Claude Bonnaud is a toy designer and children’s illustrator who has also licensed his own children’s character brand. Claude kindly agreed to share some of his experiences of working on the sort of design projects many of us would dream of.
1. Please could you tell me a little bit about your background and how you got started as a designer and illustrator?
I am originally from France (Paris) where I trained as a graphic designer in the marketing and advertising industry. Back then being a designer was very different from nowadays: most of the work was done by hand and the learning curve was much slower.
My first job as a designer in an advertising company consisted in making black and white photocopies for the art director’s projects. I gradually worked my way up until I was confident enough to become a creative consultant.
I came to England 22 years ago to work as a freelancer on a 3 months contract and never returned home.
2. You now specialise in design work for the children’s industry, what bought you to this niche and what do you like about it?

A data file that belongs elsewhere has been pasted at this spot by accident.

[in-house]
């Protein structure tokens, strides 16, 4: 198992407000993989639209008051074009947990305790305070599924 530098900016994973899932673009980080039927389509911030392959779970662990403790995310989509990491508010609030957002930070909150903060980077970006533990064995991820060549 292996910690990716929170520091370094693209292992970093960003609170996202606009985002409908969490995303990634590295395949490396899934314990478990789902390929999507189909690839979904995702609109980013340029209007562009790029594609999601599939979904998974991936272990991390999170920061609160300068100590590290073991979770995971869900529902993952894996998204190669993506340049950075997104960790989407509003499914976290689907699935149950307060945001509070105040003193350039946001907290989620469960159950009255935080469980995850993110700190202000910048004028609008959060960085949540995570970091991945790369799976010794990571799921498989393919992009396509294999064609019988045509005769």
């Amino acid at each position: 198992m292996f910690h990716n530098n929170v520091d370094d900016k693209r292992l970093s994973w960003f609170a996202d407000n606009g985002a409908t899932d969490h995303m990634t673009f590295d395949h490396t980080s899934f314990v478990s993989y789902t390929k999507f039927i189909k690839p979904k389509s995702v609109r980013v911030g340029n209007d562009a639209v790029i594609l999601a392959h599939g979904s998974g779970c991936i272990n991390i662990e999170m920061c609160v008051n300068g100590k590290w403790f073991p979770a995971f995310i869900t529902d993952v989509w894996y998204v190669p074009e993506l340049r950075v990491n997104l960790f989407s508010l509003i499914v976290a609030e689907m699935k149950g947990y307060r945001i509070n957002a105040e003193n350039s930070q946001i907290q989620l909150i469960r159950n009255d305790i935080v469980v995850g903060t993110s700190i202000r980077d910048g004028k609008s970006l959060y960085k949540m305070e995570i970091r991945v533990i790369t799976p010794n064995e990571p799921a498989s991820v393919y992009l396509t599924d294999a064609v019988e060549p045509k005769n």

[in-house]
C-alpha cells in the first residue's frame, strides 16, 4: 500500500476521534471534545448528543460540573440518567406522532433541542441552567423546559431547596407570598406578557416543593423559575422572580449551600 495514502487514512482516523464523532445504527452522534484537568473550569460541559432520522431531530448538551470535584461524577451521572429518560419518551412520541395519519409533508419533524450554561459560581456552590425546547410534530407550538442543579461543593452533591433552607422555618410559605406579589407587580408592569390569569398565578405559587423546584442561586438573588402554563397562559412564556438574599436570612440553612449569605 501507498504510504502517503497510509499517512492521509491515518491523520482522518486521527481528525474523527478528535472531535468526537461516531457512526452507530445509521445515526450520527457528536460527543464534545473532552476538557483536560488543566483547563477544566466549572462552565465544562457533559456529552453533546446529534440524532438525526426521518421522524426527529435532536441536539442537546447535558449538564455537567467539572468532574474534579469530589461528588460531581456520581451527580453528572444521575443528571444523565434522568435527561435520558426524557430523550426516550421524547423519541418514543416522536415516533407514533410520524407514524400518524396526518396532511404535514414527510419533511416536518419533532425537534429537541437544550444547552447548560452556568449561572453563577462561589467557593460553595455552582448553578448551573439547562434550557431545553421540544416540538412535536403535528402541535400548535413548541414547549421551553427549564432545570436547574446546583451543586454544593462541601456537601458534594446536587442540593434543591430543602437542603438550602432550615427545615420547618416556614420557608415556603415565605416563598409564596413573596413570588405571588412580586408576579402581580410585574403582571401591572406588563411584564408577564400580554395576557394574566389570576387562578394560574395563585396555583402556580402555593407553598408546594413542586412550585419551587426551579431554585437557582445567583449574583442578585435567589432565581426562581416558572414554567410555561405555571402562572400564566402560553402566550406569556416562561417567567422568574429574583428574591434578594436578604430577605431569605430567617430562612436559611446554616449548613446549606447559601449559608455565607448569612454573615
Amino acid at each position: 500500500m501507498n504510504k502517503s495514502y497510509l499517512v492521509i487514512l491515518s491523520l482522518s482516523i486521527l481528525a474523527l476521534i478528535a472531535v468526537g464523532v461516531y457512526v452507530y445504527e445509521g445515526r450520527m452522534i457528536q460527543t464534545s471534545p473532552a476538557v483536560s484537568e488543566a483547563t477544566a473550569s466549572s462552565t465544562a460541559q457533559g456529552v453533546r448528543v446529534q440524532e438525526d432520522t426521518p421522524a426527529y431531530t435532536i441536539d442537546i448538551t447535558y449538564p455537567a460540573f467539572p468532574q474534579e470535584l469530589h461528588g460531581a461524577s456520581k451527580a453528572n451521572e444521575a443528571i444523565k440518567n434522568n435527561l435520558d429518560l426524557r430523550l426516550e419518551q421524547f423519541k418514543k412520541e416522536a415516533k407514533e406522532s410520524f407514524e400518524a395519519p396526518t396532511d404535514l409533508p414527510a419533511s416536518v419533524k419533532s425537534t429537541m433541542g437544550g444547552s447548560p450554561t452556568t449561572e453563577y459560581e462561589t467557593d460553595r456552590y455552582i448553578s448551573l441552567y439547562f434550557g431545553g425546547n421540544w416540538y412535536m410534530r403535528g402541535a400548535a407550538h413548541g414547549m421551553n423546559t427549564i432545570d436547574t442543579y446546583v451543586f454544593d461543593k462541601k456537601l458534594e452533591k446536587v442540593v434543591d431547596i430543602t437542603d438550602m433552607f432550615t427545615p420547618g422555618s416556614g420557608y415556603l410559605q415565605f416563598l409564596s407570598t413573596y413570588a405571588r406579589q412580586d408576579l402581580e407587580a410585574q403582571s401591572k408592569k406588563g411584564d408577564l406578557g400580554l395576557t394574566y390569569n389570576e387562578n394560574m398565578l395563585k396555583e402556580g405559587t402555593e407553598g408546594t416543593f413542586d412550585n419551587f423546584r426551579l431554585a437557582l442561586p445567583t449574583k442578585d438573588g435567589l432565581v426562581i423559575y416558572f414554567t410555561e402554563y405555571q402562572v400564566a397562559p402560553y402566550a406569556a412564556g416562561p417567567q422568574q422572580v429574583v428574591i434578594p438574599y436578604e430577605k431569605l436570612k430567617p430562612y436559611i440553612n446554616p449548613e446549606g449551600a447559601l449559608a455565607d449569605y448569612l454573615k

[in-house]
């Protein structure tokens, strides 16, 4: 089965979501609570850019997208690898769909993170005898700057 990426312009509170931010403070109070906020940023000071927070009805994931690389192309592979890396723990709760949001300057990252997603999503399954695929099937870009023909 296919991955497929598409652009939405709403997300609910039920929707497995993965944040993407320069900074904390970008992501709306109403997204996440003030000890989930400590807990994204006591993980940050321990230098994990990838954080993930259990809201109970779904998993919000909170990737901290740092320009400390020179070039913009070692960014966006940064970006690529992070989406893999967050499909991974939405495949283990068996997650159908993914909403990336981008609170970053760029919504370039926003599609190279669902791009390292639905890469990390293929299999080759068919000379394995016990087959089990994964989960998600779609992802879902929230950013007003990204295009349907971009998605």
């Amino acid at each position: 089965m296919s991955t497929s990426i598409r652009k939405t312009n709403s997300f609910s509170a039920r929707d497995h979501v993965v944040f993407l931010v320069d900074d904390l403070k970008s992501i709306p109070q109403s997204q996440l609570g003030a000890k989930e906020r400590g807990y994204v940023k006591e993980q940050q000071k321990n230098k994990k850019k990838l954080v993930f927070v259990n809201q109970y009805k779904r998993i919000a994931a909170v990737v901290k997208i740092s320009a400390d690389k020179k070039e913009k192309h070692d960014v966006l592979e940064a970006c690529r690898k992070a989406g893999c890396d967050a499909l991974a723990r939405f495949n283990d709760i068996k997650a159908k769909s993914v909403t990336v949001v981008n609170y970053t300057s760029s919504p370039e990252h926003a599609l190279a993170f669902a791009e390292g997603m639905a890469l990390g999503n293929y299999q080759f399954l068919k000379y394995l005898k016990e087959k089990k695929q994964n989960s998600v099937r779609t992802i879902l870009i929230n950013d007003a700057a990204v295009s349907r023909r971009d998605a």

Since I left art school, I always wanted to work as a children’s book illustrator and when the licensing industry “exploded” in the 90’s it was really an opportunity for me to show what I could do. Disney and Warner Brother were continually looking for artists who could draw their characters and designers who could apply them to merchandising. The fact that I could do both was a very valuable bonus.
I opened my first design studio (Kid Cartoons & Design) in 1995 and we very quickly specialised in the licensing industry with a huge accent in children’s fashion and accessories (with occasional projects for novelty gifts and toys packaging).
In 2007 I left the company (and London) to relocate in Dorset and start a “home based” graphic design and illustrations studio. I really wanted specialise in every aspect of the children’s merchandising. I find the toy and novelty gift industry very exciting; especially now with modern technology merging into it.